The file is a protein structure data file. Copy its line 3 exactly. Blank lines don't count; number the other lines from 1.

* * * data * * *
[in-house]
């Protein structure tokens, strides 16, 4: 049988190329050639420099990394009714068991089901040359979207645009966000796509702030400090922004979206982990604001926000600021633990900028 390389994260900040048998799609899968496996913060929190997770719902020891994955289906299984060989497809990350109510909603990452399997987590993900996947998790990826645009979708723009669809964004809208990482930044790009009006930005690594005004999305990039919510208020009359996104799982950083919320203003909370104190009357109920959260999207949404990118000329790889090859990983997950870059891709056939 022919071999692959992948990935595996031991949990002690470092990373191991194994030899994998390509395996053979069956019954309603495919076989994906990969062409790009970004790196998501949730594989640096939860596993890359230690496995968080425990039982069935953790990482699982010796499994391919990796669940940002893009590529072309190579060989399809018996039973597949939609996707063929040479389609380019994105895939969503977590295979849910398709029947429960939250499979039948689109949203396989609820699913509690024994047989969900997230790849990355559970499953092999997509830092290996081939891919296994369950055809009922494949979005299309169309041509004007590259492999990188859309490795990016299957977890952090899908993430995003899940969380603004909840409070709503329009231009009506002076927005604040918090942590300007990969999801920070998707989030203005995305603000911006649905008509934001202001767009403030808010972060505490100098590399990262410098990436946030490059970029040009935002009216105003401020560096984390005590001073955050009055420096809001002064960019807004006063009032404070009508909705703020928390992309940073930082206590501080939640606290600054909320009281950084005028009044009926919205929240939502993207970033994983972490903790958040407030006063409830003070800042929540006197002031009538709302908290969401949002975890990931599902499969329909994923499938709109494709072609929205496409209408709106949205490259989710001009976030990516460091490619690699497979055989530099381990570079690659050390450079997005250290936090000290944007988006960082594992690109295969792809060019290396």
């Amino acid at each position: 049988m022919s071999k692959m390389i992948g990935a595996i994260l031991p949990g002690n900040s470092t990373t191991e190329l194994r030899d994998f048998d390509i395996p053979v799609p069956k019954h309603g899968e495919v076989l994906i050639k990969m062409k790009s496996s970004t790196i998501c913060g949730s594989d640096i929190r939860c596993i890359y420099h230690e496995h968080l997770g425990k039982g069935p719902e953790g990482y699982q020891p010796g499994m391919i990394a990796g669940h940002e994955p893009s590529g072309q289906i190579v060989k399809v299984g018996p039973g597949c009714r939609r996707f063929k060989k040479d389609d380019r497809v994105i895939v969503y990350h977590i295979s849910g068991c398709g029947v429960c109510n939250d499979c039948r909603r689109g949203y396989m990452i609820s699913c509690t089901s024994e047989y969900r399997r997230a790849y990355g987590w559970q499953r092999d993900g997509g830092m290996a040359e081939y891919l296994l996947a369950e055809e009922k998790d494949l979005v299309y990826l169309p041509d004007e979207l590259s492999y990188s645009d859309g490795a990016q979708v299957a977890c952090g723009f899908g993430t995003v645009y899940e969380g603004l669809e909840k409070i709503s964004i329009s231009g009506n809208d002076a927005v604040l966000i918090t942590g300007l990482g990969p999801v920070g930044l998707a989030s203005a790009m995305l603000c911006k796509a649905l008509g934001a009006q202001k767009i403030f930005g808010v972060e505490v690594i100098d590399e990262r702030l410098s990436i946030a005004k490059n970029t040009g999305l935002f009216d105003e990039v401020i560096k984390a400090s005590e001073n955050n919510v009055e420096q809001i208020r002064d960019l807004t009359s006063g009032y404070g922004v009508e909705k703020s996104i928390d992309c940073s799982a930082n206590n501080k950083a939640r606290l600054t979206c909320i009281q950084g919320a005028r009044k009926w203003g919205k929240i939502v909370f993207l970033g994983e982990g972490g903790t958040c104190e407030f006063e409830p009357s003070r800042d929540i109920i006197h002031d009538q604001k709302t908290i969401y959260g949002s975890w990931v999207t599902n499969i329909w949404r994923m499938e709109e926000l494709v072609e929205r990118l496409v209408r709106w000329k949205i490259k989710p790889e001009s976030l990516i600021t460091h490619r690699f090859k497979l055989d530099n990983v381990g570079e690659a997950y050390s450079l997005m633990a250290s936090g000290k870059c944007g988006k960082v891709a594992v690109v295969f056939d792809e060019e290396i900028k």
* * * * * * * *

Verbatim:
């Amino acid at each position: 049988m022919s071999k692959m390389i992948g990935a595996i994260l031991p949990g002690n900040s470092t990373t191991e190329l194994r030899d994998f048998d390509i395996p053979v799609p069956k019954h309603g899968e495919v076989l994906i050639k990969m062409k790009s496996s970004t790196i998501c913060g949730s594989d640096i929190r939860c596993i890359y420099h230690e496995h968080l997770g425990k039982g069935p719902e953790g990482y699982q020891p010796g499994m391919i990394a990796g669940h940002e994955p893009s590529g072309q289906i190579v060989k399809v299984g018996p039973g597949c009714r939609r996707f063929k060989k040479d389609d380019r497809v994105i895939v969503y990350h977590i295979s849910g068991c398709g029947v429960c109510n939250d499979c039948r909603r689109g949203y396989m990452i609820s699913c509690t089901s024994e047989y969900r399997r997230a790849y990355g987590w559970q499953r092999d993900g997509g830092m290996a040359e081939y891919l296994l996947a369950e055809e009922k998790d494949l979005v299309y990826l169309p041509d004007e979207l590259s492999y990188s645009d859309g490795a990016q979708v299957a977890c952090g723009f899908g993430t995003v645009y899940e969380g603004l669809e909840k409070i709503s964004i329009s231009g009506n809208d002076a927005v604040l966000i918090t942590g300007l990482g990969p999801v920070g930044l998707a989030s203005a790009m995305l603000c911006k796509a649905l008509g934001a009006q202001k767009i403030f930005g808010v972060e505490v690594i100098d590399e990262r702030l410098s990436i946030a005004k490059n970029t040009g999305l935002f009216d105003e990039v401020i560096k984390a400090s005590e001073n955050n919510v009055e420096q809001i208020r002064d960019l807004t009359s006063g009032y404070g922004v009508e909705k703020s996104i928390d992309c940073s799982a930082n206590n501080k950083a939640r606290l600054t979206c909320i009281q950084g919320a005028r009044k009926w203003g919205k929240i939502v909370f993207l970033g994983e982990g972490g903790t958040c104190e407030f006063e409830p009357s003070r800042d929540i109920i006197h002031d009538q604001k709302t908290i969401y959260g949002s975890w990931v999207t599902n499969i329909w949404r994923m499938e709109e926000l494709v072609e929205r990118l496409v209408r709106w000329k949205i490259k989710p790889e001009s976030l990516i600021t460091h490619r690699f090859k497979l055989d530099n990983v381990g570079e690659a997950y050390s450079l997005m633990a250290s936090g000290k870059c944007g988006k960082v891709a594992v690109v295969f056939d792809e060019e290396i900028k």